And that argument, whether or not that’s true or not, is kind of the gold standard of what these investigations are supposed to be looking at. Was there a process, was that process good? If yes, then was it followed? If no, wow, the people who are supposed to be in charge of that process need to be gone.

And in this instance seems though everybody kind of went out but that’s a good like primer for what these things are supposed to look like and kind of a good preview for what this should look like.

Elie Mystal: Do you have any worry about the 14 days. So Ohio State came out and said that the investigation will be wrapped up in 14 days. We don’t know if that’s because Debevoise said, we can get it done in 14 days or if that’s because Ohio State said can you get it done in 14 days. What do you feel about the kind of at least press acknowledgement of an arbitrary deadline for this work?

(00:30:04)

Joe Patrice: Yeah, I mean it seems somewhat, somewhat bad to say that a complex legal investigation should be done in two weeks just because it is I guess theoretically, it’s a relatively closed universe of relevant information, you just need to kind of look at their correspondences of the various people who were supposed to be involved. You probably don’t need to interview nearly as many people like maybe five principles or something to get as much as you need to know.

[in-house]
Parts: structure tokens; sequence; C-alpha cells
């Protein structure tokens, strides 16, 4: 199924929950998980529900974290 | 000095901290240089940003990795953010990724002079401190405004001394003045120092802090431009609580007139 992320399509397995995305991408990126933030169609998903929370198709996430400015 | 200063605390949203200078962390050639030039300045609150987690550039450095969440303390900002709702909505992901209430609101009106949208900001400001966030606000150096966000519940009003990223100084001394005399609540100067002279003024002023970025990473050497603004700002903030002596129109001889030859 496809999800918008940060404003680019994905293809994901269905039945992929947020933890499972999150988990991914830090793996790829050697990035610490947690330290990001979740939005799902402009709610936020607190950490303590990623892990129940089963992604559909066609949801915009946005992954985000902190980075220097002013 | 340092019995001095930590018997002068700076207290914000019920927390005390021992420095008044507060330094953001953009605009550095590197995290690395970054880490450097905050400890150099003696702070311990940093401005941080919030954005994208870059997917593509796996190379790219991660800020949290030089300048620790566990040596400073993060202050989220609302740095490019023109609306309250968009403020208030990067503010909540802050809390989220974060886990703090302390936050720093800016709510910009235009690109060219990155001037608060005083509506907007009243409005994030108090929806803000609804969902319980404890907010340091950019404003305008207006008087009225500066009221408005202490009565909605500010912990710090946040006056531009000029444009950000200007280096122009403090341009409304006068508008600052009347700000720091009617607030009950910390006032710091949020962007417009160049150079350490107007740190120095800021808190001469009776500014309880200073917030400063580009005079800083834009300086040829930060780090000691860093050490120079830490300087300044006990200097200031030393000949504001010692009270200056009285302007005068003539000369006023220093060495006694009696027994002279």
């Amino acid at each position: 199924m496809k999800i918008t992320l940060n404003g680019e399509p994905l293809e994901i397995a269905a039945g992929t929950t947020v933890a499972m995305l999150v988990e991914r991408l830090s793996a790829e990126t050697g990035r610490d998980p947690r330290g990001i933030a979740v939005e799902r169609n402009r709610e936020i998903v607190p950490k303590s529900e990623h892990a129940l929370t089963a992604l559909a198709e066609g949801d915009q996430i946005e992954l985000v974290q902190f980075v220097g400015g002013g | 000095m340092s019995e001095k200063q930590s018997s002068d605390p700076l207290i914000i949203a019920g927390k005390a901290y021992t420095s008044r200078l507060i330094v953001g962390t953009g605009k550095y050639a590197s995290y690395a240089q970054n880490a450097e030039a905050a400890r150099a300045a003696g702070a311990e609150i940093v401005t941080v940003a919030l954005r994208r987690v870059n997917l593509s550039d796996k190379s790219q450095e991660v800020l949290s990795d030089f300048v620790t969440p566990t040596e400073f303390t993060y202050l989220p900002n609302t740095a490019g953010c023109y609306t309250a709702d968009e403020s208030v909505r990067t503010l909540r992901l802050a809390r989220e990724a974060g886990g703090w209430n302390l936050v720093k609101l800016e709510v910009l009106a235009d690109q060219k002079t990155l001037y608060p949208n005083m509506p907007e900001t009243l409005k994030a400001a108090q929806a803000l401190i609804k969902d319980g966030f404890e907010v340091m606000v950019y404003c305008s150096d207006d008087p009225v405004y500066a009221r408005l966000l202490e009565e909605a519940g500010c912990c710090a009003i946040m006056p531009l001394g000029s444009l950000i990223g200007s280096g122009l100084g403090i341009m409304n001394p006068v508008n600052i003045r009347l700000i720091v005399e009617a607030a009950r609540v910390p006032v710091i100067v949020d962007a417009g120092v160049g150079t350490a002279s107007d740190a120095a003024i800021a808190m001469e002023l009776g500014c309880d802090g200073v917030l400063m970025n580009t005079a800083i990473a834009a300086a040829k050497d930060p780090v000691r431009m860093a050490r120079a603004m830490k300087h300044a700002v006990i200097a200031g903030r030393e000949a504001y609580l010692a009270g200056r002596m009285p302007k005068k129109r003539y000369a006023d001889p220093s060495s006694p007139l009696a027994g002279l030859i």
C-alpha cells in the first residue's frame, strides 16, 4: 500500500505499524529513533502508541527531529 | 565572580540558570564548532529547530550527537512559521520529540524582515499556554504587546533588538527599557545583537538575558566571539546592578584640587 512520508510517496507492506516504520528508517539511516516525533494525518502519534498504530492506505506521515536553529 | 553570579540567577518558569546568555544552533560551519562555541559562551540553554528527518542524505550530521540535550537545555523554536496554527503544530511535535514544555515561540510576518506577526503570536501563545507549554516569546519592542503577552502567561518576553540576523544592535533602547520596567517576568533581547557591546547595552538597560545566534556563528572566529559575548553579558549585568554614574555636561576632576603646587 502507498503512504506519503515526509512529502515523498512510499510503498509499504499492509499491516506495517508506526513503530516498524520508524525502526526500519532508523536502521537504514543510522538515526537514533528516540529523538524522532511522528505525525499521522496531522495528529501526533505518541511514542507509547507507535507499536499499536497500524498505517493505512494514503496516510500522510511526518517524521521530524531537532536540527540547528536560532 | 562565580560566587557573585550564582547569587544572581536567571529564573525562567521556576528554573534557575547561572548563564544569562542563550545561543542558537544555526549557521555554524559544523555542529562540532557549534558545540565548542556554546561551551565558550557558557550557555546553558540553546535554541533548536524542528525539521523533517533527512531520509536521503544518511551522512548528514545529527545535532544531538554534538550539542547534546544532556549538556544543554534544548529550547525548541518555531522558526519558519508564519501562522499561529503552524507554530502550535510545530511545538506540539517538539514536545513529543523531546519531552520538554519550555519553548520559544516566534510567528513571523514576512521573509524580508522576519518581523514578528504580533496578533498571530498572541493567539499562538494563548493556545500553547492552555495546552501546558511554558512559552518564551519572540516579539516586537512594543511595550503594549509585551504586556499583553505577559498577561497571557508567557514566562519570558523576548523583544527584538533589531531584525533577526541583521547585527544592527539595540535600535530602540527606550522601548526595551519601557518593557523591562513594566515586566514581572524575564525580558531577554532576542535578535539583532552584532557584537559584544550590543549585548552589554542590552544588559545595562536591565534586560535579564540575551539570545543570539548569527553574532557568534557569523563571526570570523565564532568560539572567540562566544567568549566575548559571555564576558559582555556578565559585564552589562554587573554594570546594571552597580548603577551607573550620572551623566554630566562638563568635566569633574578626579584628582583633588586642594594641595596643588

At least as everything that you need to know about Meyer’s involvement, so maybe Debevoise said that’s what we could do. We could get that part done in 14 days. I wouldn’t set an artificial deadline, but as a school, they have concerns about getting everything done before the season one way or the other.

And like we have the cynical view that is they want to get it done, so that he could be back on a sideline before the game. But the reverse is also true. They want to have it done so that they don’t act — they don’t have to turn around give him his job back and then mid-season, fire him either.

So I think there’s a lot of reason why it needs to be wrapped up quickly. We’ll see if they can pull that off. I don’t know as though 14 days is the right thing to say, but all haste is probably correct.

Elie Mystal: See I think with the same information I kind of come to the different conclusion. I feel like the 14 days is the one part where post the revelation where football has unduly intruded on what should be a legal process.

Clearly Ohio State has an interest in having this wrapped up one way, exactly what you said, one way or the other before kick-off, either it’s going to be Meyer or they’re going to fire Meyer and they’re going to give the job to the acting guy, whatever they’re going to do, they want to know that for sure before they got to play Oregon State on September 1st, and that’s a terrible reason to — that’s a terrible reason. To me that’s a reason that shouldn’t be — that this simply isn’t good enough.